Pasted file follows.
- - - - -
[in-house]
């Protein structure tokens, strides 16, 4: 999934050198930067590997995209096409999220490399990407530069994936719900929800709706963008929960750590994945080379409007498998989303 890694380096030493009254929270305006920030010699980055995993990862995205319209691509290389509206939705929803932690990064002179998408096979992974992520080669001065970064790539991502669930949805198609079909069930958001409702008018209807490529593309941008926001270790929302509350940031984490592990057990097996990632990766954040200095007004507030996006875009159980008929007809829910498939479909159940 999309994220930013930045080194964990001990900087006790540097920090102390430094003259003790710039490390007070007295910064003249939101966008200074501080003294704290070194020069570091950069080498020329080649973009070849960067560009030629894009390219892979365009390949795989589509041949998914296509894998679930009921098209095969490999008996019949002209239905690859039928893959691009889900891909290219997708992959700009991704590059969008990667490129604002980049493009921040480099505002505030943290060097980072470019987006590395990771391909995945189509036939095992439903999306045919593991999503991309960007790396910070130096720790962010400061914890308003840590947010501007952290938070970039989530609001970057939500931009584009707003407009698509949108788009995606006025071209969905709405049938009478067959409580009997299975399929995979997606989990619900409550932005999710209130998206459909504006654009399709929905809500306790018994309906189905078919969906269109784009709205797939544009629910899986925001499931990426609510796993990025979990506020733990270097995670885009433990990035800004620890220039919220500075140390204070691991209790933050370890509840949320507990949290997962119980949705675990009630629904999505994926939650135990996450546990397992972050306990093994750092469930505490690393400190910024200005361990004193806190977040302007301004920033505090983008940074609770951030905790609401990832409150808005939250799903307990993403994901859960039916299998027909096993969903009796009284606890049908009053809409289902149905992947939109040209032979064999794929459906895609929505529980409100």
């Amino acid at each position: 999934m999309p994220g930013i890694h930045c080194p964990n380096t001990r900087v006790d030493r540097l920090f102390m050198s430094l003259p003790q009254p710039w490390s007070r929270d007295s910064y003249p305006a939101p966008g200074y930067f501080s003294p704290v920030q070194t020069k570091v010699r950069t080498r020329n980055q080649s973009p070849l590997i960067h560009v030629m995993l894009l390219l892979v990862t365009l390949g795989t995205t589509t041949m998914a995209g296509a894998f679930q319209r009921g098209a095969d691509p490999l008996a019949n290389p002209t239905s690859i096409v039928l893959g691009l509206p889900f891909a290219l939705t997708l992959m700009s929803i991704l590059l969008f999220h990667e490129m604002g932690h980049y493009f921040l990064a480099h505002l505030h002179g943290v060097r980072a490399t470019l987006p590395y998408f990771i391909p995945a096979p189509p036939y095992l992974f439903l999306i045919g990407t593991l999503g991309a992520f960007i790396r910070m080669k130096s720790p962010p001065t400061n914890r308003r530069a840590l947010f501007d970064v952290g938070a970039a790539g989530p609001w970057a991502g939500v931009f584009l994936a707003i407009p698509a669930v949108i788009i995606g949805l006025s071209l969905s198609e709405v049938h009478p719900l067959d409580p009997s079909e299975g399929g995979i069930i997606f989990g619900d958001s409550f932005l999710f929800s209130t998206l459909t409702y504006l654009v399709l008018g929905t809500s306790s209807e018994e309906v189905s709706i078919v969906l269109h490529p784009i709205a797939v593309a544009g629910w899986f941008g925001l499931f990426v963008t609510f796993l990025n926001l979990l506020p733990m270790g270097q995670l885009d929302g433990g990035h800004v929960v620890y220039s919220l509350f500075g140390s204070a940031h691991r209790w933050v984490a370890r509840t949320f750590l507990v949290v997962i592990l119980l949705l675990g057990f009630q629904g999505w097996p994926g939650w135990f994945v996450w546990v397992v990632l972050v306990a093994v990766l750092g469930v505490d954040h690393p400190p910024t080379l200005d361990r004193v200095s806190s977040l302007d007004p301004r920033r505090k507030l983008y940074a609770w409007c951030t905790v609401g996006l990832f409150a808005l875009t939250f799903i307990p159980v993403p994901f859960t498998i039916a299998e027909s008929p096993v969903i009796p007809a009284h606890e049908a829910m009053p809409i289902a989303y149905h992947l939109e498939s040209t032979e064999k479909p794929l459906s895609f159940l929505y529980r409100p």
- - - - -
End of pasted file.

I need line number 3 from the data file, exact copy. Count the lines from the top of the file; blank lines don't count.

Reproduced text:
């Amino acid at each position: 999934m999309p994220g930013i890694h930045c080194p964990n380096t001990r900087v006790d030493r540097l920090f102390m050198s430094l003259p003790q009254p710039w490390s007070r929270d007295s910064y003249p305006a939101p966008g200074y930067f501080s003294p704290v920030q070194t020069k570091v010699r950069t080498r020329n980055q080649s973009p070849l590997i960067h560009v030629m995993l894009l390219l892979v990862t365009l390949g795989t995205t589509t041949m998914a995209g296509a894998f679930q319209r009921g098209a095969d691509p490999l008996a019949n290389p002209t239905s690859i096409v039928l893959g691009l509206p889900f891909a290219l939705t997708l992959m700009s929803i991704l590059l969008f999220h990667e490129m604002g932690h980049y493009f921040l990064a480099h505002l505030h002179g943290v060097r980072a490399t470019l987006p590395y998408f990771i391909p995945a096979p189509p036939y095992l992974f439903l999306i045919g990407t593991l999503g991309a992520f960007i790396r910070m080669k130096s720790p962010p001065t400061n914890r308003r530069a840590l947010f501007d970064v952290g938070a970039a790539g989530p609001w970057a991502g939500v931009f584009l994936a707003i407009p698509a669930v949108i788009i995606g949805l006025s071209l969905s198609e709405v049938h009478p719900l067959d409580p009997s079909e299975g399929g995979i069930i997606f989990g619900d958001s409550f932005l999710f929800s209130t998206l459909t409702y504006l654009v399709l008018g929905t809500s306790s209807e018994e309906v189905s709706i078919v969906l269109h490529p784009i709205a797939v593309a544009g629910w899986f941008g925001l499931f990426v963008t609510f796993l990025n926001l979990l506020p733990m270790g270097q995670l885009d929302g433990g990035h800004v929960v620890y220039s919220l509350f500075g140390s204070a940031h691991r209790w933050v984490a370890r509840t949320f750590l507990v949290v997962i592990l119980l949705l675990g057990f009630q629904g999505w097996p994926g939650w135990f994945v996450w546990v397992v990632l972050v306990a093994v990766l750092g469930v505490d954040h690393p400190p910024t080379l200005d361990r004193v200095s806190s977040l302007d007004p301004r920033r505090k507030l983008y940074a609770w409007c951030t905790v609401g996006l990832f409150a808005l875009t939250f799903i307990p159980v993403p994901f859960t498998i039916a299998e027909s008929p096993v969903i009796p007809a009284h606890e049908a829910m009053p809409i289902a989303y149905h992947l939109e498939s040209t032979e064999k479909p794929l459906s895609f159940l929505y529980r409100p």